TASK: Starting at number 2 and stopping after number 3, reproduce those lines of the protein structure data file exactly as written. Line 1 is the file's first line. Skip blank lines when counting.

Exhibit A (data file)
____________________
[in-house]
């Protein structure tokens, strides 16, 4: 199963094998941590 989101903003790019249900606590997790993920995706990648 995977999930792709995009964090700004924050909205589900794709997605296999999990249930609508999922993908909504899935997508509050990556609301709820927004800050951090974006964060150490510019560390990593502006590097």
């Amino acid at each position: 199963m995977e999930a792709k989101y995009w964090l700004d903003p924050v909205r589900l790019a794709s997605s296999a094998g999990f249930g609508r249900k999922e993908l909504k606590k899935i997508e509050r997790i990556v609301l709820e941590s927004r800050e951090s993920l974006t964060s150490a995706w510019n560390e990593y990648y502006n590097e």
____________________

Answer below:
């Protein structure tokens, strides 16, 4: 199963094998941590 989101903003790019249900606590997790993920995706990648 995977999930792709995009964090700004924050909205589900794709997605296999999990249930609508999922993908909504899935997508509050990556609301709820927004800050951090974006964060150490510019560390990593502006590097």
């Amino acid at each position: 199963m995977e999930a792709k989101y995009w964090l700004d903003p924050v909205r589900l790019a794709s997605s296999a094998g999990f249930g609508r249900k999922e993908l909504k606590k899935i997508e509050r997790i990556v609301l709820e941590s927004r800050e951090s993920l974006t964060s150490a995706w510019n560390e990593y990648y502006n590097e």